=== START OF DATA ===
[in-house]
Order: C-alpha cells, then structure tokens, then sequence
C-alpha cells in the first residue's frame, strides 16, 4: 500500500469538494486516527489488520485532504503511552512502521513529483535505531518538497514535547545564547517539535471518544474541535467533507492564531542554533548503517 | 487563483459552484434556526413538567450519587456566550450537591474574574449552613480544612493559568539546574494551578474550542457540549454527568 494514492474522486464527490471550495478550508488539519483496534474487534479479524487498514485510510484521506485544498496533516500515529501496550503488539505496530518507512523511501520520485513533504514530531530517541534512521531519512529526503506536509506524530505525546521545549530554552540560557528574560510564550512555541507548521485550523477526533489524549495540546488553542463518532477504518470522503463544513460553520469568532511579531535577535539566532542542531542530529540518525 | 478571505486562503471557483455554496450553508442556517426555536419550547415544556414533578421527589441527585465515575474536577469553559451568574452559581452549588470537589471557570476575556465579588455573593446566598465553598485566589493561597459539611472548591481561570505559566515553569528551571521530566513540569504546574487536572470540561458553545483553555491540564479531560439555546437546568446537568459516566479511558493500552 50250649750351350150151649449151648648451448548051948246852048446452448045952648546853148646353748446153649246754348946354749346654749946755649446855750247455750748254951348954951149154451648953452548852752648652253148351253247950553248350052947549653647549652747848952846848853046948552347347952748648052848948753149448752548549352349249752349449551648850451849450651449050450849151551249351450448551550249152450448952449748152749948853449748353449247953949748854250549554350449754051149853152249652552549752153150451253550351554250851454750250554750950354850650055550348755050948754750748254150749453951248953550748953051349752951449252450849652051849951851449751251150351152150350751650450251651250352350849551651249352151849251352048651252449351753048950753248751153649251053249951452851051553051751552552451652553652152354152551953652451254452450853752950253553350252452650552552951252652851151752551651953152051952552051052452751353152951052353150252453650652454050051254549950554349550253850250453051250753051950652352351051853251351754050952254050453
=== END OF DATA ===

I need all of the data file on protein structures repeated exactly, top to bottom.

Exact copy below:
[in-house]
Order: C-alpha cells, then structure tokens, then sequence
C-alpha cells in the first residue's frame, strides 16, 4: 500500500469538494486516527489488520485532504503511552512502521513529483535505531518538497514535547545564547517539535471518544474541535467533507492564531542554533548503517 | 487563483459552484434556526413538567450519587456566550450537591474574574449552613480544612493559568539546574494551578474550542457540549454527568 494514492474522486464527490471550495478550508488539519483496534474487534479479524487498514485510510484521506485544498496533516500515529501496550503488539505496530518507512523511501520520485513533504514530531530517541534512521531519512529526503506536509506524530505525546521545549530554552540560557528574560510564550512555541507548521485550523477526533489524549495540546488553542463518532477504518470522503463544513460553520469568532511579531535577535539566532542542531542530529540518525 | 478571505486562503471557483455554496450553508442556517426555536419550547415544556414533578421527589441527585465515575474536577469553559451568574452559581452549588470537589471557570476575556465579588455573593446566598465553598485566589493561597459539611472548591481561570505559566515553569528551571521530566513540569504546574487536572470540561458553545483553555491540564479531560439555546437546568446537568459516566479511558493500552 50250649750351350150151649449151648648451448548051948246852048446452448045952648546853148646353748446153649246754348946354749346654749946755649446855750247455750748254951348954951149154451648953452548852752648652253148351253247950553248350052947549653647549652747848952846848853046948552347347952748648052848948753149448752548549352349249752349449551648850451849450651449050450849151551249351450448551550249152450448952449748152749948853449748353449247953949748854250549554350449754051149853152249652552549752153150451253550351554250851454750250554750950354850650055550348755050948754750748254150749453951248953550748953051349752951449252450849652051849951851449751251150351152150350751650450251651250352350849551651249352151849251352048651252449351753048950753248751153649251053249951452851051553051751552552451652553652152354152551953652451254452450853752950253553350252452650552552951252652851151752551651953152051952552051052452751353152951052353150252453650652454050051254549950554349550253850250453051250753051950652352351051853251351754050952254050453